Wow, I can’t believe the fertilization rate was the last thing I wrote about! To be fair I did write a post on day 3 that had some updates in it, but I never posted it since I wanted to edit it some before posting, and here I am a few days later and it’s horribly out of date. So here’s the new and improved up to the minute update on how things went for our embryos. I’m going to write another post about how I’m feeling.
After getting the good news that 12 of our eggs fertilized, the next step was a call the following day to tell us how many embryos we had and what the quality was. Again, I was nervous for the call, but again we had fantastic news!
On day 2, we had 9 embryos (apparently the other 3 fertilized eggs were “multi-nucleated”). All 9 were doing very well – one was a 2 cell, and the other 8 were 4 cell, which according to the embryologist is exactly where they should be on day 2. She then went through the rating system with me. Our clinic has a 20 point rating, and all of our embryos were grade 18 to 20 (grade 18/19 being considered high achievers or “very nice embryos”, and grade 20 being the best grade, and apparently quite rare – we had two of those). So, since we had a lot of strong embryos in the running, we were probably heading for a day 5 transfer on Father’s Day.
Our clinic sets up a day 3 transfer appointment with everyone, just in case. If everything looks a go for a day 5 transfer, then you just have a consult to discuss the embryos and how many should go back in. So on Friday morning (day 3), I had to drink 32 oz of water an hour before our appointment, just in case we’d be transferring that day.
We got to the clinic and sat down in the waiting room. One of the nurses said to me “Is your bladder full?”. I nodded. “Go empty it.” she said. I happily went to the bathroom, relieved with the news that our little embryos must be doing well.
Our consult started with the embryologist reviewing where we were at. On day 3 all 9 of our embryos were 8 cell, which again was right where they should be. All were still rated 18-20, and 3-4 of them were already compacting (which apparently is a very good sign).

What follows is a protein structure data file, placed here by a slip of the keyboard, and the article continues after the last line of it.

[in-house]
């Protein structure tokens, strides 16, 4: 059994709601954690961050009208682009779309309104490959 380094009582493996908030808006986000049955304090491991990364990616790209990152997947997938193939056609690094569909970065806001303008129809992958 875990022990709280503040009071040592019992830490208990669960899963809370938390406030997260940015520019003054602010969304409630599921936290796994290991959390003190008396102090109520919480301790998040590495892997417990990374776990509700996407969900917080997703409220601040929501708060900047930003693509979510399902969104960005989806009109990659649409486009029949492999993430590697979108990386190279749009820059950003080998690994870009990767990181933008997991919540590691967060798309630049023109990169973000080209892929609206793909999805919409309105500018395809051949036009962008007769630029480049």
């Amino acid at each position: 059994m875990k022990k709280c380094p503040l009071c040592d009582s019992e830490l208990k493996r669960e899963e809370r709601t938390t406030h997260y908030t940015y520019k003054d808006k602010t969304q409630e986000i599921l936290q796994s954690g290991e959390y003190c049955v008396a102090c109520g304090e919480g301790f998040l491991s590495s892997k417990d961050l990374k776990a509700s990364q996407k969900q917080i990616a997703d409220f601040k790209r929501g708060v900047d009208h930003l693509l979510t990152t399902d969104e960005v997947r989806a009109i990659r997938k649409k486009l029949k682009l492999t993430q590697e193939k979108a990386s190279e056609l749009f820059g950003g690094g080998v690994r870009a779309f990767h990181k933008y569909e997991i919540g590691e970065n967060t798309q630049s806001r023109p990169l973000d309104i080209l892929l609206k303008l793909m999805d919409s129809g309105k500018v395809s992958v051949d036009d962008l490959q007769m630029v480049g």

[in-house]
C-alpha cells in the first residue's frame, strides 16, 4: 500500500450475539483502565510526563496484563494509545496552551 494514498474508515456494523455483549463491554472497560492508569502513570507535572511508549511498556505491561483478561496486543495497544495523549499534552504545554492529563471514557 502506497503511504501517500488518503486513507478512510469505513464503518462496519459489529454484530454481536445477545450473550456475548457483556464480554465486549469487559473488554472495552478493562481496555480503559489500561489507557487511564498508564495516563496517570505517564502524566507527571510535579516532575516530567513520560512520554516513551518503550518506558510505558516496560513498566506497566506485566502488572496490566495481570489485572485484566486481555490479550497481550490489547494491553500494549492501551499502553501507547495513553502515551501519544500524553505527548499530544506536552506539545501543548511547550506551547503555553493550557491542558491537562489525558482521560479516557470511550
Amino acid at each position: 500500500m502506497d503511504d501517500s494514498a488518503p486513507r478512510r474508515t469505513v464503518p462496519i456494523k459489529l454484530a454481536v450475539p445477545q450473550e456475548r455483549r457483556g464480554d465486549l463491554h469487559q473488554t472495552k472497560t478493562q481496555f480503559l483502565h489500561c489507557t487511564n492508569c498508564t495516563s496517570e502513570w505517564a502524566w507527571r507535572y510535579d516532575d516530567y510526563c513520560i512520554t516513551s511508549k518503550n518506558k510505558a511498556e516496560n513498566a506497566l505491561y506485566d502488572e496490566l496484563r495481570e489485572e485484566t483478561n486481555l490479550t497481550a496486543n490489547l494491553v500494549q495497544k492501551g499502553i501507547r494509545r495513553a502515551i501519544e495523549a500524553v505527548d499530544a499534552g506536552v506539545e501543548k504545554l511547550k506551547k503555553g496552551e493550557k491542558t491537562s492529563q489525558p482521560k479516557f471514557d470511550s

Then it was time for the Dr. to take over. He repeated what we all knew – that the cycle had gone really well so far and that our embryos were in great shape. He said that in terms of pregnancy rates, they see the same results for embryos graded 18,19, or 20, so from that perspective it would be hard to pick the “best” embryo. He also said that at this rate we can expect to have some left to freeze, probably around 4.
The Dr. also told us that so far based on how good everything looked, the IVF cycle had not given us any further diagnostic information about why we weren’t conceiving. He did say though that upto this point, the egg has been the dominant force in embryo development, but on day 3, the sperm DNA starts to take over. So we’d see what happened over the next few days and if things started to go downhill it could point to a sperm issue.
This stressed my husband out to no end, and he got pretty melodramatic with me and made me promise I would get a sperm donor if there was something wrong with his sperm (he’s not a typical male, in that he can get pretty emotional at times). We both nervously awaited the day 4 update. We still had 9 embryos going strong, 3 of which had developed into morulas, and all of which were now graded 16 to 19 (16 being average, and 17 being high average). The embryologist made a passing comment to the effect that “We discussed yesterday that we don’t know why you’re getting pregnant, but now we might have some more information.”, so of course I had to spend the rest of the day comforting my husband that our embryos were still doing fantastically well, and remind him that the embryologist had said that it was difficult to grade them on day 4.
Day 5 was Father’s Day and we went in for our potential transfer. As I’ll write about in my next post, due to some early OHSS, we went in expecting the transfer to be cancelled. Once again my husband was terrified to hear how our embryos were doing, but while in the waiting room, the Dr. walked by and told us “Your embryos are looking good.” “See?” I said to my husband. “There’s nothing to worry about!”. Of course he still found something to worry about “Good? Not great?” he said.
As expected, upon examining me, the Dr. recommended we freeze all the embryos we could and do a frozen embryo transfer in July, which we didn’t argue with at all. The embryologist then came in to give us the final verdict. “On day 5, we have 9 embryos.” She then went through all the details: we had 4 blastocysts, 4 early blastocysts, and one that was just past the morula stage. Eight of them were rated 17 to 19, all of which would be frozen that afternoon, and the last one was only rated a 14, and therefore wouldn’t make it to freeze. Finally, my husband was able to breathe a sigh of relief.
The rest of the day, despite having to delay the embryo transfer for a month, both my husband and I felt very positive about how things had gone. Every once in a while we would look at each other in wonder “Eight! Can you believe it?”.
And finally, for the first time, I was able to say to my husband “Happy Father’s Day.”